The Story of Silk: From Worm Spit to Woven Scarves

Overview

What does worm spit have to do with the world’s most luxurious fabric? Travel to Thailand for a close-up look at wrigglers, weavers, and wearers of silk.

Join author and photographer Richard Sobol as he picks up his camera once more and travels to a small village in Thailand for an in-depth exploration of the story of silk and the labor-intensive process of making it. From nurturing the silkworms to weaving the fabric and photographing the children as they proudly model the ...

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Overview

What does worm spit have to do with the world’s most luxurious fabric? Travel to Thailand for a close-up look at wrigglers, weavers, and wearers of silk.

Join author and photographer Richard Sobol as he picks up his camera once more and travels to a small village in Thailand for an in-depth exploration of the story of silk and the labor-intensive process of making it. From nurturing the silkworms to weaving the fabric and photographing the children as they proudly model the finished product, this first-person narrative, illustrated with richly detailed photographs, chronicles the amazing process of creating one of history’s most desired textiles.

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Editorial Reviews

Publishers Weekly
In this addition to the Traveling Photographer series, Sobol provides an intimate view of silk production in a small village in Thailand. Sobol’s prose has a light and inquisitive tone, as he learns about the process of creating silk, which begins with silkworm eggs from a Bangkok farm and entails boiling the silkworm cocoons, capturing the unwinding silk fibers from the cocoons, and finally weaving the threads together. The people Sobol meets bring heart to the story: men enjoy a meal of boiled silkworms (the author politely declines), and four small girls giddily model silk dresses made in their village. Readers will be surprised and entranced by the origins of this ubiquitous fabric. Ages 6–10. (Sept.)
From the Publisher
Readers will be surprised and entranced by the origins of this ubiquitous fabric.
—Publishers Weekly
School Library Journal
Gr 3–6—When author/photographer Sobol returned to rural Thailand to share copies of The Life of Rice (Candlewick, 2010) with the people he wrote about, he was intrigued to find the villagers involved in silk production and silk weaving-a dry-season activity-and he immediately began collecting material for a new book. In this engaging, first-person account, he shares his observations of the people and their customs as they walk him through their silk-making process, all of which is done, traditionally, by hand. First, thousands of silkworm eggs are obtained from a Bangkok farm ("silkworms" are moth larvae); when the larvae hatch, they are housed in large baskets, constantly fed fresh mulberry leaves until, after several molts, they pupate. Young girls carefully wipe off the accumulated waste material from the cocoons, after which they are slowly cooked to release the strands of silk, which are spun into thread, dyed, and woven into high-quality cloth (the insects are consumed as a delicacy). One or two sharp, color photos accompany the text on almost every page; depicted are the people and their surroundings, the implements used, close-ups of larvae and pupae, etc. An addendum offers miscellaneous facts about silk and silkworms. Silk boasts an attractive format, a clearly written text, and excellent photography, and it offers a fascinating glimpse of the Thai people and their unique industry. It will also serve as a fine companion volume to The Life of Rice.—Karey Wehner, formerly at San Francisco Public Library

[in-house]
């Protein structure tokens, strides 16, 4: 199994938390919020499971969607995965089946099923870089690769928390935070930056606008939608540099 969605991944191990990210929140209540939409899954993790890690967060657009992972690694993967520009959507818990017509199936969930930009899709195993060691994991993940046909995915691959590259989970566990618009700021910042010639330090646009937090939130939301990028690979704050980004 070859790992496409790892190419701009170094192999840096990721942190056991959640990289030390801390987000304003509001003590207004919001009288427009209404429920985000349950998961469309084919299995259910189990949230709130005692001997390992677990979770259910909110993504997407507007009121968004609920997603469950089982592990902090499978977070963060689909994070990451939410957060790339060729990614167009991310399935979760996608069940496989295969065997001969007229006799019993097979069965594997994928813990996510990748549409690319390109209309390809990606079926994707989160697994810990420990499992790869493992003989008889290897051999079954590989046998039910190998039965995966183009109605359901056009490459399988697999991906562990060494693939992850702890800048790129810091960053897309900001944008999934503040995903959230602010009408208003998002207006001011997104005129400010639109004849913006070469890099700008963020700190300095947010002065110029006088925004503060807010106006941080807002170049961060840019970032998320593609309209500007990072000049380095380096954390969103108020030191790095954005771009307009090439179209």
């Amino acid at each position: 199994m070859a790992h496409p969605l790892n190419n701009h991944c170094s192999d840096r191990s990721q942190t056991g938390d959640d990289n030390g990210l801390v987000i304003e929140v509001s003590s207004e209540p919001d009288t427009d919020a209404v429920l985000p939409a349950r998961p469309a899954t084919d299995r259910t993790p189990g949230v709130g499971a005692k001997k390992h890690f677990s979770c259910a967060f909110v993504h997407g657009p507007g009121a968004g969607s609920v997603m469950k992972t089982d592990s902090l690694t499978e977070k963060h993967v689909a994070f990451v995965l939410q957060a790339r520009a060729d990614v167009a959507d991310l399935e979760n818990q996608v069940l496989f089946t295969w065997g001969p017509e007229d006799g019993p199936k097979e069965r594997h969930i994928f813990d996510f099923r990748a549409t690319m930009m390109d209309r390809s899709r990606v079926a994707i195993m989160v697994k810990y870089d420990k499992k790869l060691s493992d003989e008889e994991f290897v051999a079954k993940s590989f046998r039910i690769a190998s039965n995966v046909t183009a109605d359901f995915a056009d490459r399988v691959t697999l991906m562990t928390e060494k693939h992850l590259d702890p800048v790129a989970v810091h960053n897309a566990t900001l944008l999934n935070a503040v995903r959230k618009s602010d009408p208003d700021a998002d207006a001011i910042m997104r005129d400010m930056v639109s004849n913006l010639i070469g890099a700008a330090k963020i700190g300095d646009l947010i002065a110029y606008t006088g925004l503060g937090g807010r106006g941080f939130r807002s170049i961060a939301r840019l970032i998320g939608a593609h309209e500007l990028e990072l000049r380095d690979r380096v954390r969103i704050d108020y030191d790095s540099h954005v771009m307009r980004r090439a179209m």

Kirkus Reviews
Crisp, bright photographs and a simple, personal narrative create a remarkably informative look at the process of silk production in a Thai village. The book opens with a legend about how a Chinese empress discovered a secret treasure in cocoons she'd gathered from a mulberry tree 5,000 years ago: The amazing fabric that could be woven from the long strands of the cocoons was a closely kept secret in China for hundreds of years. In this account, Sobol is a welcome visitor when he arrives in a Thai village at the start of the school holiday. Although the boys, he is told, are studying with the monks during the holiday, the girls help with the silk production in the village. The author introduces himself to readers as a learner ("Everywhere I look, I see something interesting happening and I hardly know where to point my camera"), and the inclusion of his own reactions gives the narrative immediacy and personality. A satisfying abundance of photographs shows the baskets of mulberry leaves with white, striped silkworms nestled munching inside, the cheese-puff–like cocoons, the boiling pots, the long fibers stretching over spools, the looms and the girls dressed in their silk dresses, all elaborated on and explained in a friendly and accessible way. A pleasingly engaging look at the subject. (silk facts, glossary) (Nonfiction. 6-10)
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Product Details

  • ISBN-13: 9780763641658
  • Publisher: Candlewick Press
  • Publication date: 9/25/2012
  • Series: Traveling Photographer Series
  • Pages: 40
  • Age range: 6 - 9 Years
  • Product dimensions: 9.10 (w) x 10.10 (h) x 0.30 (d)

Meet the Author

Richard Sobol, an author and award-winning photographer, is the creator of the Traveling Photographer series of children’s books. When not traveling, he is home in Massachusetts with his family.
"Though my fashion choices usually center around denim, I was intrigued by the process of silk-making. I was fascinated when I learned that some of the world’s most expensive clothing comes from a worm!" — Richard Sobol

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